“We have been working in a collaborative partnership with the Metro Schools Early Learning Centers since they opened in 2014,” said Dale Farran, co-investigator of the Vanderbilt pre-K study. “Our goal is to assist them as they develop a vision for what an effective and positive pre-K experience should be. We provide real time extensive feedback to the teachers and coaches about the interactions and instructional quality of the classrooms. Teachers and coaches use those data to create goals for better practices. Our work from last year identified eight areas of practice that we showed were linked to higher gains for the children. Those eight areas are the focus for coaching and professional development this year. We are pleased that MNPS is taking its pre-K program so seriously and seeking to create a genuine evidence-based set of practices that will support the development of many young children.”

The new research from Vanderbilt on Tennessee’s Voluntary Pre-K Program shows that once students leave statewide pre-K classrooms, many of them begin to slip academically in later grades. By the time they reach third grade, many have fallen behind their peers who did not attend pre-K. To combat this elementary school slide on the local level, the district is putting a strong emphasis on early grade alignment, meaning that kindergarten, first, second and third grade will be built to support the instruction and style of learning students experienced in pre-K. Going further, there will be greater collaboration between pre-K and elementary grade teams, with teacher professional development designed to build a continuum pre-K through fourth grade.

“If we’re giving four year olds developmentally appropriate instruction in pre-K, we need to make sure we continue that practice as children move through the other early grades,” said Eckman. “That means we’ll be doing more experiential learning, arts, music, movement, foreign languages and outdoor learning in elementary schools.”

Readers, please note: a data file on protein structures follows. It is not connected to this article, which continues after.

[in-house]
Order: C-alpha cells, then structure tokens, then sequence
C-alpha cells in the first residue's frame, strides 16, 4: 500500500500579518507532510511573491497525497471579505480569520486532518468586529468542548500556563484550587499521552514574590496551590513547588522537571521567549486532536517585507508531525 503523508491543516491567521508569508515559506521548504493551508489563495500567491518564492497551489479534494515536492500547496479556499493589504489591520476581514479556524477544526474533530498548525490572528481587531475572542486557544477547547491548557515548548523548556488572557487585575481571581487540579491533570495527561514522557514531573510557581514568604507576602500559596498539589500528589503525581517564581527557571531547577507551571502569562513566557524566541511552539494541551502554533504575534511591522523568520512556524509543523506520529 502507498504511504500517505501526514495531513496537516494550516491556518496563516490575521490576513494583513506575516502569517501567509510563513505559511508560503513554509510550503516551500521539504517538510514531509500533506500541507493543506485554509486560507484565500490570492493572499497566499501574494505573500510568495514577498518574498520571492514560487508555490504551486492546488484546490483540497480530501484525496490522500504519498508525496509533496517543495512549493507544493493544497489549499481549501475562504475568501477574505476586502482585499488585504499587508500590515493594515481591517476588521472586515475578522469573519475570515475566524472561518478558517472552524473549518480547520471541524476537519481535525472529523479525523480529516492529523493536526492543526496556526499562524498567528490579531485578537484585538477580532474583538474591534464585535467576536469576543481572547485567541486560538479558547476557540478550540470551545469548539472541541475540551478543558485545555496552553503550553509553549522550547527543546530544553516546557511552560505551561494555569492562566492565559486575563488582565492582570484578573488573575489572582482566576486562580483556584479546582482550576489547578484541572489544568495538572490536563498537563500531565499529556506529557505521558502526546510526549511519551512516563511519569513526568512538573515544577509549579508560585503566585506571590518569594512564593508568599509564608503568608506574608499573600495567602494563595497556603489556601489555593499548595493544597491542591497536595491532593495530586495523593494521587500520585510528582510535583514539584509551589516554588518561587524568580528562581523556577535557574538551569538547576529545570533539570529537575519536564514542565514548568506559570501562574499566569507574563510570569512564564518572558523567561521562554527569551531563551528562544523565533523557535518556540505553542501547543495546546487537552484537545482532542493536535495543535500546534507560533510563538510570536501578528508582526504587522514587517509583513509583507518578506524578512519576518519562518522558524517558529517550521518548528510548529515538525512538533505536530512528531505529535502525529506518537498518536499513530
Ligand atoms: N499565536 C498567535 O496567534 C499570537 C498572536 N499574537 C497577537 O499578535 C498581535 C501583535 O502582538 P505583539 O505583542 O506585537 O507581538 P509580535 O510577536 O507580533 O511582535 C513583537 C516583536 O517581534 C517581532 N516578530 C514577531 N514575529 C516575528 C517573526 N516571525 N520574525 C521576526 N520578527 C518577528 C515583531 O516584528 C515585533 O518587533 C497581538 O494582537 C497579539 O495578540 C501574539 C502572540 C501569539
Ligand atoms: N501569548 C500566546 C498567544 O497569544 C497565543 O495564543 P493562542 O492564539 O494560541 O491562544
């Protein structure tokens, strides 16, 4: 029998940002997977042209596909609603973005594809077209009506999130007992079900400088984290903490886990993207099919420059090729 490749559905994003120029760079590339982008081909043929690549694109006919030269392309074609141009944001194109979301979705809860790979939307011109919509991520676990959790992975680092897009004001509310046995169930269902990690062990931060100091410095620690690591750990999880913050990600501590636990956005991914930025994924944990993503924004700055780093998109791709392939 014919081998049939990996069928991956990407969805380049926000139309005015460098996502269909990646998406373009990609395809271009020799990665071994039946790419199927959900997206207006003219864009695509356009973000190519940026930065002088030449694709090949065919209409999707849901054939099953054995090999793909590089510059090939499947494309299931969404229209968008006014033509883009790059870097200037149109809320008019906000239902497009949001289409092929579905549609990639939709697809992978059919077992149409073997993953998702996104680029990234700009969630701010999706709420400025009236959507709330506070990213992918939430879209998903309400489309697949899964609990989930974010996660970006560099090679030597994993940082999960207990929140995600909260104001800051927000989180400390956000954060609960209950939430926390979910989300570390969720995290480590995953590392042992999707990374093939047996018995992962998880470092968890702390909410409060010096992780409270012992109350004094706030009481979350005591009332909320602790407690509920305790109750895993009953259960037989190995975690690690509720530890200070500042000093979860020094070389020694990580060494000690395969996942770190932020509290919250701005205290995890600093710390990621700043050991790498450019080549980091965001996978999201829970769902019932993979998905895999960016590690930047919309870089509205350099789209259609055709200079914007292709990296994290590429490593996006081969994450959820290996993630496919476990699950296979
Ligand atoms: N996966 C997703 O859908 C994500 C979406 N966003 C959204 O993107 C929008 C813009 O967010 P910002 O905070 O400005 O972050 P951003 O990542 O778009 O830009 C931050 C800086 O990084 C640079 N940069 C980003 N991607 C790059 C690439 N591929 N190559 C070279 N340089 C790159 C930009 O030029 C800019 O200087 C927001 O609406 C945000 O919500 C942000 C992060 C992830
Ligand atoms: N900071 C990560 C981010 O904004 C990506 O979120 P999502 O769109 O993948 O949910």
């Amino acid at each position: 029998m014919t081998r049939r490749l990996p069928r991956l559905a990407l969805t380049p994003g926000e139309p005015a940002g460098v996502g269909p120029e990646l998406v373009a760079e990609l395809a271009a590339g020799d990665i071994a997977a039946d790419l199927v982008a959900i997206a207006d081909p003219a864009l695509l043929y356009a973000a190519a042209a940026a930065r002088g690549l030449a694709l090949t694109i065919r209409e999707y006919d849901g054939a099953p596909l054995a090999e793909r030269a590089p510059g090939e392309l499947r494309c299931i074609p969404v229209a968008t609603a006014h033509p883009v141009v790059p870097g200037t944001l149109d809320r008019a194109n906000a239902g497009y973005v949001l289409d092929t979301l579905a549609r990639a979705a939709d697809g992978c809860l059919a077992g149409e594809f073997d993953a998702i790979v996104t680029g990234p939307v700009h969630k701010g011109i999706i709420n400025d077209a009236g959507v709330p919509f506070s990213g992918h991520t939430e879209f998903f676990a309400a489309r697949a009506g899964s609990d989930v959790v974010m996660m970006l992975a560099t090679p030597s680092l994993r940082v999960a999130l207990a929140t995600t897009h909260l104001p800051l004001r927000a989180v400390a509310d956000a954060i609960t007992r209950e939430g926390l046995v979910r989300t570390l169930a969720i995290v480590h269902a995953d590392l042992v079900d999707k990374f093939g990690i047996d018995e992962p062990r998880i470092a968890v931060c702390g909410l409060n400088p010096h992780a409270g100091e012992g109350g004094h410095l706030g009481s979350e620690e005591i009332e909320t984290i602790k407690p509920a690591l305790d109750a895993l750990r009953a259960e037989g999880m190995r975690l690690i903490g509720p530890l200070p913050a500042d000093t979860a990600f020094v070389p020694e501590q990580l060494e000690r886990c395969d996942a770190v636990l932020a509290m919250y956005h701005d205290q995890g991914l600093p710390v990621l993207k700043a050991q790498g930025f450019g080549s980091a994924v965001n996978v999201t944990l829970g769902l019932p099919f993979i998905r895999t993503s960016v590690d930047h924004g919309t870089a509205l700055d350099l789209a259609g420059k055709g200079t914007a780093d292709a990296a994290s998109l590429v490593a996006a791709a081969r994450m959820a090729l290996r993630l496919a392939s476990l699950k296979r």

To help this effort, former elementary principal Robin Cayce has been tapped to join district leadership as the executive director of professional development for grades pre-K through four. She is building education programs for elementary teachers that will spread these best practices throughout the district.

Along with Cayce, the support team for pre-K has grown with the addition of federal funding. The pre-K office will soon have its own dedicated staff of a dozen family involvement specialists who can build community and social supports for children and families. They will also work to get families engaged in their children’s learning early on to build good habits that can carry through in later grades.

“As Chief Financial Officer, I was proud to advocate for expanded and improved pre-K. As Interim Director, I’m proud to continue to build this program,” said Chris Henson. “It is one of the smartest high-yield investments we can make in the future of this district. With a brand new, high-quality pre-K program, our students will be prepared for anything they face leading up to and after graduation.”

Metro Nashville Public Schools

Metropolitan Nashville Public Schools is the nation’s 42nd largest district, preparing more than 86,000 students to excel in higher education, work and life. With the goal of being the first choice for Nashville’s families, Metro Schools is committed to providing a high quality education to every student. The district is earning a national reputation for urban school reform, its commitment to social and emotional learning and rising academic achievement. Its strategic plan, Education 2018: Excellence for Every Student, sets the goal of becoming the nation’s top performing urban school system by 2018. The governing body for Metro Schools is the Metropolitan Nashville Board of Public Education, a nine-member elected body. For more information, visit